Sauté onion in half the butter until soft, add celeriac, potatoes, chestnuts water. Simmer covered for 15-20 minutes, or until the veg are very tender. Drain, reserve the liquid, mash.  Stir in the remaining butter, season, and enough of the cooking liquid to achieve the desired consistency. Garnish with celery leaves. This is delicious accompanied by fried slices of cooking apple.

VEGETARIAN KALE HASH with CASHEWS and BRIE (plain cheddar will work too) 
600g kale after taking out hard nerves, 1k potatoes, 150g unsalted cashew nuts, 200g Brie, salt, milk, lots of butter. 
Clean potatoes and cut up. Wash kale, take out nerves, cut finely. Bring water to the boil, add potatoes, put kale on top, with some butter and salt. Turn heat down, simmer for 20 mins until the potatoes are soft, drain. Grease oven dish. Cut brie in slices of ab.1 cm. Mix in nuts, put in dish, spread brie on top. Put in preheated oven (180°C) for 15 mins until brie has melted.

WINTER VEGETABLE PASTA with WHITE WINE and CHEESE 6 servings
200g (butternut) squash cut into 1cm cubes, 150g young kale coarsely chopped, 2 large diced carrots, 225g wholewheat linguine, 2 tblsp olive oil, 3 chopped garlic cloves, 3 sliced shallots or 1 onion, thyme, 240ml white wine, 240g grated mature cheese, salt, pepper.
Cook pasta in salted water until al dente. Sauté shallot, garlic, squash, and carrots, in oil, covered, until soft, ab. 7 mins. Add thyme, season. Add kale, cover, cook until kale wilts down, 2 mins or longer. Add wine, cook for 5 mins, let it reduce. Season. Add pasta, 40ml of the cooking water, and 180g cheese. Stir. Top with remaining cheese.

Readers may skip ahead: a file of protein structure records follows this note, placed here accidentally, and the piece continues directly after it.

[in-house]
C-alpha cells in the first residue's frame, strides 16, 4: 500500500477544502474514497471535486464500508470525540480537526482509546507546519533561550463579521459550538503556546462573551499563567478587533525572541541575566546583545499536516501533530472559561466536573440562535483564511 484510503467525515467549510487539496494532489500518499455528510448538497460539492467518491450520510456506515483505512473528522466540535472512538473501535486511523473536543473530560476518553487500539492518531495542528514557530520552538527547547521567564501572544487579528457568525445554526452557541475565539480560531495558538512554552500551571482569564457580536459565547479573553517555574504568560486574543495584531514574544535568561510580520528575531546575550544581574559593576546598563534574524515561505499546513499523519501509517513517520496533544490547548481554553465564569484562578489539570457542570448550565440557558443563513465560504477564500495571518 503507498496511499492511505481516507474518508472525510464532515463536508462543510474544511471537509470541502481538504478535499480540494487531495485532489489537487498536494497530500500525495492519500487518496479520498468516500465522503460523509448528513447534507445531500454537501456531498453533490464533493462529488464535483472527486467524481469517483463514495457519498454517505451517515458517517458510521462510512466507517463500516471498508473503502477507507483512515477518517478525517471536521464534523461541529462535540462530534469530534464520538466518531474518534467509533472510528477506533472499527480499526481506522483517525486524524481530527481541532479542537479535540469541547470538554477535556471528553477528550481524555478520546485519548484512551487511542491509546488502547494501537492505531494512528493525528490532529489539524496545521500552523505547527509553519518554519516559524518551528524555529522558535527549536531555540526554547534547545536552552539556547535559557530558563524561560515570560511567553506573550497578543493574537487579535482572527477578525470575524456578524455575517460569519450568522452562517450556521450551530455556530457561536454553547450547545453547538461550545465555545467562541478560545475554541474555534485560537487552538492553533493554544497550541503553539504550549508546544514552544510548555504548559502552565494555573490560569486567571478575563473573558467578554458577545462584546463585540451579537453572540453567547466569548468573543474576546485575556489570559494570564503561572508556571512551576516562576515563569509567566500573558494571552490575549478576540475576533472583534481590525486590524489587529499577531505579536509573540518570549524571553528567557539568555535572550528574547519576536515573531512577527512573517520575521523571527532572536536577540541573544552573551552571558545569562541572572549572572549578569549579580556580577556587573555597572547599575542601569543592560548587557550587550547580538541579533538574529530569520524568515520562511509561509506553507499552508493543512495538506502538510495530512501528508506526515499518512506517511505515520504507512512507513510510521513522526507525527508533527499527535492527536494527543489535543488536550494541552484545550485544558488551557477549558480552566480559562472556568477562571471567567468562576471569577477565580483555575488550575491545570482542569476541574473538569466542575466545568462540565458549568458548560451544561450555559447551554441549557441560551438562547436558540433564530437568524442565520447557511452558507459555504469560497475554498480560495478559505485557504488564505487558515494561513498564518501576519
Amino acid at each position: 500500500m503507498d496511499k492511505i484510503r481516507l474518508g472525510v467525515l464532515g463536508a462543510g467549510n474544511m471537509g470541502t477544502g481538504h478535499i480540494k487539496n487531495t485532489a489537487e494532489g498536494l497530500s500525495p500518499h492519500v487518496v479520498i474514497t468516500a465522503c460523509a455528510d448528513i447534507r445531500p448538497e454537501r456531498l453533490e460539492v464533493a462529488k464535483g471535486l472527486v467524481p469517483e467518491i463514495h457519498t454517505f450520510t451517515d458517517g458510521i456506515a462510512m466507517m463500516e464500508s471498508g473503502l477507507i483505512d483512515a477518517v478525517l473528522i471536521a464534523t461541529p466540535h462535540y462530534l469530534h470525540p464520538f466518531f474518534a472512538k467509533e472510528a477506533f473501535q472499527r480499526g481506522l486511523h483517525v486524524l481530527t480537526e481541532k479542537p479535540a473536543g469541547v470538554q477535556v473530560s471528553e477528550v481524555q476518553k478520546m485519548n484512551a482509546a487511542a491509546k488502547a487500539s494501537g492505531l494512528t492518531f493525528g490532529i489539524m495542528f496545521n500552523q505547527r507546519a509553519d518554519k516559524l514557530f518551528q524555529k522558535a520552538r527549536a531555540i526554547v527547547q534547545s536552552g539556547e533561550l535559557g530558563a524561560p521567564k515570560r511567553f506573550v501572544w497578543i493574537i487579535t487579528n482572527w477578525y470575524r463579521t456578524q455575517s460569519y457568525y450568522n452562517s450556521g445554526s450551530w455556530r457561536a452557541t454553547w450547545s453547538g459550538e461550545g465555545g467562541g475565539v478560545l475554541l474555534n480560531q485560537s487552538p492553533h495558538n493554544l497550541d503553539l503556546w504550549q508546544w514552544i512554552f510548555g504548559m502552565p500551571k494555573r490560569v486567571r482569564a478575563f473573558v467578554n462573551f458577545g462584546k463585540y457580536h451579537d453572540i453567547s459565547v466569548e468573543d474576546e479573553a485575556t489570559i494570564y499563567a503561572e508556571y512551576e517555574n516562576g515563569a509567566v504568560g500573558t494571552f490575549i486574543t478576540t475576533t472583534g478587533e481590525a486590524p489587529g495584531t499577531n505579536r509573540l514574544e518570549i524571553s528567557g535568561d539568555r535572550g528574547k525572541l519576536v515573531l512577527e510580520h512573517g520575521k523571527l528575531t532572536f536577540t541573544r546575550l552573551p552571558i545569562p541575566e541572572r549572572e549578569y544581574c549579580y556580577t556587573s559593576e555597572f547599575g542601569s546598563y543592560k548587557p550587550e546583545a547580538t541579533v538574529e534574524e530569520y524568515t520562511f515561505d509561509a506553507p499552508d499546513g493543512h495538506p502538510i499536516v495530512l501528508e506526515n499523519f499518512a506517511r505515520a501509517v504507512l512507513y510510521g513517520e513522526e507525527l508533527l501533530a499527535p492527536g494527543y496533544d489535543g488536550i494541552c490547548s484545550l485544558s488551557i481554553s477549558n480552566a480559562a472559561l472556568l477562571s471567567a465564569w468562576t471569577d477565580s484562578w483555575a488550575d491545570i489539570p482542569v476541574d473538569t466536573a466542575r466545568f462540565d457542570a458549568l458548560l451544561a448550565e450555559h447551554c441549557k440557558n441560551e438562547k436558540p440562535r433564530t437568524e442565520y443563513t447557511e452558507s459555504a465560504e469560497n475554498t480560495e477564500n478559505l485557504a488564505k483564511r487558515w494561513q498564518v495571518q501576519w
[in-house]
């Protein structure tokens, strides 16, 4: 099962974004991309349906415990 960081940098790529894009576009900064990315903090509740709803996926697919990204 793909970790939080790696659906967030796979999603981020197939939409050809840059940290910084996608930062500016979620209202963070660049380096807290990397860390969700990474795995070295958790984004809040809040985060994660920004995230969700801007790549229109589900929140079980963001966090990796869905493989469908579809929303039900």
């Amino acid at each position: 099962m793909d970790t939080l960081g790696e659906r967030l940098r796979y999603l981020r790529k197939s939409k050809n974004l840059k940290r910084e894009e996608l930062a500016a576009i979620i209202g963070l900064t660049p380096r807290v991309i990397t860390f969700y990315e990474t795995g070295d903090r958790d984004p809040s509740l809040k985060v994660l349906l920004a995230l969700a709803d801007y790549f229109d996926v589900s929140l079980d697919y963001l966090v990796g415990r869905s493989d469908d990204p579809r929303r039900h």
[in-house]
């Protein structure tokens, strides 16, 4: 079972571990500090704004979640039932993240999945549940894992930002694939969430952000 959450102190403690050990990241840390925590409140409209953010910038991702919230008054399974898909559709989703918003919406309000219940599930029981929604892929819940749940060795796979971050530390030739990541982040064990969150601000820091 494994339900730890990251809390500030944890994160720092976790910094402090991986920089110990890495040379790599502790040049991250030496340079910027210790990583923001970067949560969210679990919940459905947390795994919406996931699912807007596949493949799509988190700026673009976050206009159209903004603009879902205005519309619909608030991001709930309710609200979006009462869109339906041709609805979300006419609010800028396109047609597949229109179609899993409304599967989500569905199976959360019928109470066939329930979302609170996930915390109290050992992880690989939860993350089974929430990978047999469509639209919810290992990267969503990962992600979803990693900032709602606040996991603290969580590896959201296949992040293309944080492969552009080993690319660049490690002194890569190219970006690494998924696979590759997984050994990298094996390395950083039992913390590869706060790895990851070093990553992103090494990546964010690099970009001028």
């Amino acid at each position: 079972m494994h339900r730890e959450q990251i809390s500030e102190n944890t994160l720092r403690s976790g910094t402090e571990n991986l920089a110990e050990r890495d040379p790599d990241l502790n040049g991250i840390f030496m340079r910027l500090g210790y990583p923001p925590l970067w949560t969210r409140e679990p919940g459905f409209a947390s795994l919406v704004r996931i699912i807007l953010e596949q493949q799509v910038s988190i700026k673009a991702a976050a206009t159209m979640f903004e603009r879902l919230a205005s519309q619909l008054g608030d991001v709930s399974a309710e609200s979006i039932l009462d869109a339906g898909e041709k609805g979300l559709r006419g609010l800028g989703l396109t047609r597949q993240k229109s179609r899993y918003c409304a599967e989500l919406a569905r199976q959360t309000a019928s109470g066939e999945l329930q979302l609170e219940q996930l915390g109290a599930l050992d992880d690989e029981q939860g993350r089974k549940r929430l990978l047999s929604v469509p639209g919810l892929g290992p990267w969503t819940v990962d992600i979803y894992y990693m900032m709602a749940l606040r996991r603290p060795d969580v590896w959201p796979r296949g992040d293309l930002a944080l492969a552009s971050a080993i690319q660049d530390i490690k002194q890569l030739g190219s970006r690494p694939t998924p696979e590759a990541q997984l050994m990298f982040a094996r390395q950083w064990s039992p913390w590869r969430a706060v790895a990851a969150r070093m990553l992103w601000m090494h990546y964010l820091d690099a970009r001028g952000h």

CABBAGE, APPLE  and RAISIN DELIGHT
5 cup chopped green cabbage, 4 cubed apples, 1/2 cup raisins, 1/2 cup chopped walnuts, (1/4 cup ground flax seed), cinnamon, 1 cup water.
Put everything in a pan and cook on low heat for 15 mins. You could add 1/2 cup of chopped onion and some curry powder.

WHITING (or other white fish) with COCONUT and APPLE SAUCE  
675g whiting fillets, 75 g creamed/shredded coconut; 2 cooking apples; 1 large chopped onion, 1 tsp salt; 300 ml water; 2 tsp curry; 2 tsp coriander; 2 tblsp oil; 1 tsp cumin, seasoning.
Softly fry onion in oil mins until soft. Peel, core and slice apples into pan. Add coconut, salt, water, curry, coriander and cumin. Bring to boil, cover and simmer for 20 mins, stirring occasionally. Season. Cut fish into large chunks, add to sauce and simmer uncovered for 10 mins until it flakes easily. You may have to add a little bit more water. Serve with some grain (like bulgur, millet, rice) mixed with peas.

SPICED APPLE and BEETROOT CAKE
300g grated cooked beet, 300g diced cooking apples, 100g cream cheese, 185g self-raising flour; 2 tsp cinnamon, 2 tsp nutmeg, 200g brown sugar; 185g melted/cooled butter, 3 eggs, honey, sScreen Shot 2015-06-20 at 10.40.46oftened butter. 
Sift flour, spices, sugar. Whisk eggs and butter, add grated beet. Add to dry ingredients, stir in gently. Add apple, stir again. Grease cake tin, pour in the mix. Bake at 180° for 20-25 minutes, until a skewer comes out clean. Cool. Mix cream cheese, softened butter, honey and vanilla extract or something like that. Smear on, decorate with apple slices if you like.


[1] Vitamin D is considered very important these days. So don’t always cover up, or slash on the sunscreen. For sunscreen-in-your-food, see http://thoughtforfood-aw.blogspot.co.uk/2014/04/april-12-food-as-sunscreen.html. And there is always the oily fish!
[2] They can change how your body processes nutrients. Ask your doctor.
[3] http://bitesizednutrition.com/2011/01/sugar-the-nutrient-depleter/
[4] http://www.livestrong.com/article/536960-does-coffee-deplete-nutrients/
[5] Email me for info if you’re interested.
[6] http://www.livestrong.com/article/354775-why-food-is-better-than-supplements/. For folate/folic acid, see http://www.thehealthyhomeeconomist.com/folic-acid-making-us-sick/
[7] http://www.webmd.com/vitamins-and-supplements/lifestyle-guide-11/how-to-evaluate-vitamins-supplements?page=2; and http://www.drwhitaker.com/choosing-the-best-supplements-to-take

For many more subjects in the health-and-food category, see http://thoughtforfood-aw.blogspot.co.uk, in the archive on the right hand side.